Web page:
This summer, President Abdel Fattah el-Sisi of Egypt announced that the Suez Canal would be expanded — to around double its size. The canal is the fastest way to sail from Asia to Europe, a shortcut that brings Egypt $5 billion of revenue a year. But in addition to hosting 10 percent of the world’s shipping traffic, the canal is a major conduit for invasive species.
Invasive species are one of the greatest threats to biodiversity and ecosystem stability. Yet the Suez Canal expansion is proceeding without any environmental review whatsoever.
In September, 18 scientists published a paper in the journal Biological Invasions calling the expansion and lack of environmental oversight “ominous” because “the Suez Canal is one of the most potent mechanisms and corridors for invasions by marine species known in the world.” The lead author, Bella S. Galil, from the National Institute of Oceanography in Israel, told me, “We are playing Russian roulette, not with a bay or a river, but with the entire Mediterranean Sea.”
Water in the Suez Canal mostly flows from the Red Sea to the Mediterranean. The new project will involve digging a new canal roughly parallel to the current waterway, and widening and deepening existing sections. This will also allow for a much greater volume of seawater — and sea life — to flow into the Mediterranean. Scientists have already documented more than 350 non-indigenous organisms that have passed through the Suez Canal and established populations in the Mediterranean, and that number is growing. The Mediterranean is colder than the Red Sea, but getting warmer, which means it is becoming more hospitable to the Red Sea’s tropical creatures.
The nomadic jellyfish (Rhopilema nomadica), originally from the Red Sea, now infests the eastern Mediterranean. Pale blue and measuring about two feet across, with thousands of stinging tentacles, these jellyfish gather in huge swarms each summer — a single swarm can extend more than 60 miles. Fishermen can’t fish during the swarming season because the jellies foul their gear and mucus coats their catch. Beachgoers stay home, resulting in estimated tourism losses of several million dollars a year. This species also blocks intake pipes at desalinization and power plants.
The silver-stripe puffer fish (Lagocephalus sceleratus) crossed through the Suez Canal, and was spotted in the Mediterranean in 2003. An aggressive predator, it now ranks among the 10 most abundant fish in the eastern Mediterranean by weight. This boxy fish contains tetrodotoxin, which causes paralysis and, potentially, death. Locals unfamiliar with the fish are catching, selling and eating it. Poisonings requiring hospitalization have now been reported in Egypt, Greece, Turkey, Israel and Lebanon.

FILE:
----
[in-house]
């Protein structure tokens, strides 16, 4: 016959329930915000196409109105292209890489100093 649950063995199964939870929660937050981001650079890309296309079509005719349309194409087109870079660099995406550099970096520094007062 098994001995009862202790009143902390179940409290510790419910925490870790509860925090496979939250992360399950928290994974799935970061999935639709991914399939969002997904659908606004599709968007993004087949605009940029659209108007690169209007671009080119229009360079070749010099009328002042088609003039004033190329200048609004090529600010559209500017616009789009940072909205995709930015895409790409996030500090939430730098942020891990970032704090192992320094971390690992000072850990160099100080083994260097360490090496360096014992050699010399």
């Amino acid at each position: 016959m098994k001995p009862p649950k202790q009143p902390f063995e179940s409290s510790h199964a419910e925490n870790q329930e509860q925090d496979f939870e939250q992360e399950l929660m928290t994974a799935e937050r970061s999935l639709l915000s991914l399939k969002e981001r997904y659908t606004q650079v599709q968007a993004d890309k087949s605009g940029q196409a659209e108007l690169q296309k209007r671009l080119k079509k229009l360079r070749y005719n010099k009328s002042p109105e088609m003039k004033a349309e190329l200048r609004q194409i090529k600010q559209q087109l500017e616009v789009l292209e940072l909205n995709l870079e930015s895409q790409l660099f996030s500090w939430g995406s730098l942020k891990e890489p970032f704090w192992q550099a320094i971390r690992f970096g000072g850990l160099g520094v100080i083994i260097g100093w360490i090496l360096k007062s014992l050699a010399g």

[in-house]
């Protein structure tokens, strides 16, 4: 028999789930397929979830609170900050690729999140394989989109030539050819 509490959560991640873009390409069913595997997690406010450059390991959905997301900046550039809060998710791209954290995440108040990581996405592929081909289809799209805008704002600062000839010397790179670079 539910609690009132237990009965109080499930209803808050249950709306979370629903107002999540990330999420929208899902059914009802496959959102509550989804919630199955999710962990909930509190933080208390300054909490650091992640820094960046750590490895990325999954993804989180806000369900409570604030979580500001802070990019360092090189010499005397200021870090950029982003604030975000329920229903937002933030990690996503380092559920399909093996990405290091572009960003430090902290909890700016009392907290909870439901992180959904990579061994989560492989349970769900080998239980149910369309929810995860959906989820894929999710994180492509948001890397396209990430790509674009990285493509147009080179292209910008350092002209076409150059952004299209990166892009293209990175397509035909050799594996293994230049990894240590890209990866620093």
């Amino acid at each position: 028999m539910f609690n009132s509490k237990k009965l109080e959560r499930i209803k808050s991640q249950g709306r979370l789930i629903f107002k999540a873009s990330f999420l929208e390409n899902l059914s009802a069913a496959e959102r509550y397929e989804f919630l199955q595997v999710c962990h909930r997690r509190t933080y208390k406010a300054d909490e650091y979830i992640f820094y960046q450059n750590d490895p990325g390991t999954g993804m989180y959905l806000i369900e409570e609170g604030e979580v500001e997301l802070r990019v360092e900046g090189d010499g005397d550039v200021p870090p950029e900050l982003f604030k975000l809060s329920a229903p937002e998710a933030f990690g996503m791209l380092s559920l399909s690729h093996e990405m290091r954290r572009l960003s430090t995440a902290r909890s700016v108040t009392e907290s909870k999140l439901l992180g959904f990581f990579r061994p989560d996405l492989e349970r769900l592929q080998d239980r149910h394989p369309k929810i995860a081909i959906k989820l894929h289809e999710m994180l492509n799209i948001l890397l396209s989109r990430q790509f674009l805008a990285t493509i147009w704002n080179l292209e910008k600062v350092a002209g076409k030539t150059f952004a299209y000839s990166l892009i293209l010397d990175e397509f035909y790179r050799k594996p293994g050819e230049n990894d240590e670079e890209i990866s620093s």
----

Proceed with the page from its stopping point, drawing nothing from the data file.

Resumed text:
Near Turkey, two species of Red Sea rabbit fish (Siganus rivulatus and Siganus luridus) have clear-cut hundreds of miles of seaweed forests. The seaweed is habitat for a multitude of species, including many invertebrates, which are prey for carnivorous fish. By destroying this habitat, the rabbit fish collapse the Mediterranean’s complex food web.
In a region often beset by delays, the speed at which the canal expansion is progressing is impressive. Bonds worth $8.5 billion to fund the project were sold in just eight days. Sixty million of the 140 million cubic meters of digging were completed by October. Fifteen hundred homes have been destroyed and thousands of Egyptians displaced to make room for the expanded canal, according to local reports. It could all be completed as early as next year.
Environmental concerns are not going to stop this project. Ship size and traffic are increasing worldwide. The Panama Canal is doubling its capacity, and Nicaragua is planning to build another canal connecting the Atlantic and the Pacific. Transoceanic canals play a necessary role in globalization, and the Suez is critical to the economic stability of Egypt.
But when a construction project of this size is planned, the first step is to perform an environmental impact assessment, followed by a risk analysis and evaluation of measures that could potentially mitigate the harms. These steps must be taken for the Suez.
Solutions to the problem of invasive species traveling through canals do exist. Air curtains — essentially walls of bubbles — create turbulent fields that aquatic organisms avoid, although building an air curtain big enough for the Suez could be problematic. Low-frequency sound emissions can also be used to deter animals, though noisy ship traffic may interfere. The most promising technology for the Suez has precedent in the past. In the early 20th century, naturally occurring highly saline Bitter Lakes bisected the Suez Canal, making it difficult for species to cross through. A salinity barrier could be re-established by inserting a high-salinity lock in the canal. We need to immediately begin exploring the feasibility and effectiveness of these, and other, mitigation technologies.
The United Nations should pressure Egypt to begin an environmental review. It oversees three treaties — the Convention on Biological Diversity, the Mediterranean Action Plan, and the Division for Ocean Affairs and the Law of the Sea — that have jurisdiction over activities that affect the health of Mediterranean ecosystems and invasive species. Egypt is a party to all of these treaties. But despite my repeated calls and emails to United Nations officers, only two responded to me, and both refused to comment.
The overwhelming financial support behind this project is evidence that the cost of an environmental review would not be onerous. Its absence is not just a breach of legal obligation; it puts at risk an ecosystem that would still be familiar to its first students, Aristotle and Pliny the Elder. The ocean that has long been called “mare nostrum” — our sea — deserves our protection.
Juli Berwald is a science writer.